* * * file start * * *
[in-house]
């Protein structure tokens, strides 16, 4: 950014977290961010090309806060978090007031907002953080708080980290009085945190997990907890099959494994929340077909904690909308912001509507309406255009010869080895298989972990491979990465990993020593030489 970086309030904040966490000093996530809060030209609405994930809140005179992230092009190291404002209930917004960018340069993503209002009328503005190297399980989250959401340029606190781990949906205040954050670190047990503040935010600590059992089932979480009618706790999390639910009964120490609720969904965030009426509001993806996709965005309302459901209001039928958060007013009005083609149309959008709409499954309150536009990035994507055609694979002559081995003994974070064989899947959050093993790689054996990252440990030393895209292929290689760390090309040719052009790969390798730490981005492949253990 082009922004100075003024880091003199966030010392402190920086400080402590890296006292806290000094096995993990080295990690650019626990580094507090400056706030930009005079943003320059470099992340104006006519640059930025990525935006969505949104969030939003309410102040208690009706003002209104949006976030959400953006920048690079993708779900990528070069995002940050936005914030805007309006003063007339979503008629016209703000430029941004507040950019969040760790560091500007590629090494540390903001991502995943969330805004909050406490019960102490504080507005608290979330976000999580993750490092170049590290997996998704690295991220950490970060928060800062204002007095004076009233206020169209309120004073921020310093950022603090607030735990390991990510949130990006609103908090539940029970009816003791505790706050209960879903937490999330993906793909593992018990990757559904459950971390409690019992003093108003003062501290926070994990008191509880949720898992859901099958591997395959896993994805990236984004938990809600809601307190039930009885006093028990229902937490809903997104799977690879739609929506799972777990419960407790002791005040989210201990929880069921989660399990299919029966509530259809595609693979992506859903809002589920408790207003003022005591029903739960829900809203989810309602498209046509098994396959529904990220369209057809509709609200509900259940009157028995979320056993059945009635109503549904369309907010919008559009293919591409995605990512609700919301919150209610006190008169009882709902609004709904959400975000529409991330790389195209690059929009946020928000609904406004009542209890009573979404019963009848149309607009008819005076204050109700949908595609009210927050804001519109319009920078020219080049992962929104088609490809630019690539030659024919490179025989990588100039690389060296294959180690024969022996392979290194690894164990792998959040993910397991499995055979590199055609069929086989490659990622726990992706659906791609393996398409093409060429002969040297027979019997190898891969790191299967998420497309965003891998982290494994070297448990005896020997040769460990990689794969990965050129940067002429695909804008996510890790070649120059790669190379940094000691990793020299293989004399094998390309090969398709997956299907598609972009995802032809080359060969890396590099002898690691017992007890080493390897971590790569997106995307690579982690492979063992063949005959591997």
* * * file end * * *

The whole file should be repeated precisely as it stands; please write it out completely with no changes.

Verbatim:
[in-house]
């Protein structure tokens, strides 16, 4: 950014977290961010090309806060978090007031907002953080708080980290009085945190997990907890099959494994929340077909904690909308912001509507309406255009010869080895298989972990491979990465990993020593030489 970086309030904040966490000093996530809060030209609405994930809140005179992230092009190291404002209930917004960018340069993503209002009328503005190297399980989250959401340029606190781990949906205040954050670190047990503040935010600590059992089932979480009618706790999390639910009964120490609720969904965030009426509001993806996709965005309302459901209001039928958060007013009005083609149309959008709409499954309150536009990035994507055609694979002559081995003994974070064989899947959050093993790689054996990252440990030393895209292929290689760390090309040719052009790969390798730490981005492949253990 082009922004100075003024880091003199966030010392402190920086400080402590890296006292806290000094096995993990080295990690650019626990580094507090400056706030930009005079943003320059470099992340104006006519640059930025990525935006969505949104969030939003309410102040208690009706003002209104949006976030959400953006920048690079993708779900990528070069995002940050936005914030805007309006003063007339979503008629016209703000430029941004507040950019969040760790560091500007590629090494540390903001991502995943969330805004909050406490019960102490504080507005608290979330976000999580993750490092170049590290997996998704690295991220950490970060928060800062204002007095004076009233206020169209309120004073921020310093950022603090607030735990390991990510949130990006609103908090539940029970009816003791505790706050209960879903937490999330993906793909593992018990990757559904459950971390409690019992003093108003003062501290926070994990008191509880949720898992859901099958591997395959896993994805990236984004938990809600809601307190039930009885006093028990229902937490809903997104799977690879739609929506799972777990419960407790002791005040989210201990929880069921989660399990299919029966509530259809595609693979992506859903809002589920408790207003003022005591029903739960829900809203989810309602498209046509098994396959529904990220369209057809509709609200509900259940009157028995979320056993059945009635109503549904369309907010919008559009293919591409995605990512609700919301919150209610006190008169009882709902609004709904959400975000529409991330790389195209690059929009946020928000609904406004009542209890009573979404019963009848149309607009008819005076204050109700949908595609009210927050804001519109319009920078020219080049992962929104088609490809630019690539030659024919490179025989990588100039690389060296294959180690024969022996392979290194690894164990792998959040993910397991499995055979590199055609069929086989490659990622726990992706659906791609393996398409093409060429002969040297027979019997190898891969790191299967998420497309965003891998982290494994070297448990005896020997040769460990990689794969990965050129940067002429695909804008996510890790070649120059790669190379940094000691990793020299293989004399094998390309090969398709997956299907598609972009995802032809080359060969890396590099002898690691017992007890080493390897971590790569997106995307690579982690492979063992063949005959591997």